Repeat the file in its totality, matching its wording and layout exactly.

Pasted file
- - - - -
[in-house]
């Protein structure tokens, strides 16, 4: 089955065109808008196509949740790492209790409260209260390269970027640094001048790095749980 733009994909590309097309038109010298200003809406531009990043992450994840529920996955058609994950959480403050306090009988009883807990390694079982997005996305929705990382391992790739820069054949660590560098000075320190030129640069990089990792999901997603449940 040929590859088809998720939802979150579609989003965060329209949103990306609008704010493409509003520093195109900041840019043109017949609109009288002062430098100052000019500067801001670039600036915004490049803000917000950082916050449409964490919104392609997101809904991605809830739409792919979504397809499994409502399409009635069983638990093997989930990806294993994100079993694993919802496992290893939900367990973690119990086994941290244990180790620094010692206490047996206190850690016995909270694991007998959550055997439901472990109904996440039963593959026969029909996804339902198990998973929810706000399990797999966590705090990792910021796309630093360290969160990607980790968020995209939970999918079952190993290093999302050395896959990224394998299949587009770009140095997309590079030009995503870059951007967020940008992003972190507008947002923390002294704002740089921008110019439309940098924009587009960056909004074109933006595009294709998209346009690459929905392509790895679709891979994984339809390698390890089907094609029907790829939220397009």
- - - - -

[in-house]
């Protein structure tokens, strides 16, 4: 089955065109808008196509949740790492209790409260209260390269970027640094001048790095749980 733009994909590309097309038109010298200003809406531009990043992450994840529920996955058609994950959480403050306090009988009883807990390694079982997005996305929705990382391992790739820069054949660590560098000075320190030129640069990089990792999901997603449940 040929590859088809998720939802979150579609989003965060329209949103990306609008704010493409509003520093195109900041840019043109017949609109009288002062430098100052000019500067801001670039600036915004490049803000917000950082916050449409964490919104392609997101809904991605809830739409792919979504397809499994409502399409009635069983638990093997989930990806294993994100079993694993919802496992290893939900367990973690119990086994941290244990180790620094010692206490047996206190850690016995909270694991007998959550055997439901472990109904996440039963593959026969029909996804339902198990998973929810706000399990797999966590705090990792910021796309630093360290969160990607980790968020995209939970999918079952190993290093999302050395896959990224394998299949587009770009140095997309590079030009995503870059951007967020940008992003972190507008947002923390002294704002740089921008110019439309940098924009587009960056909004074109933006595009294709998209346009690459929905392509790895679709891979994984339809390698390890089907094609029907790829939220397009």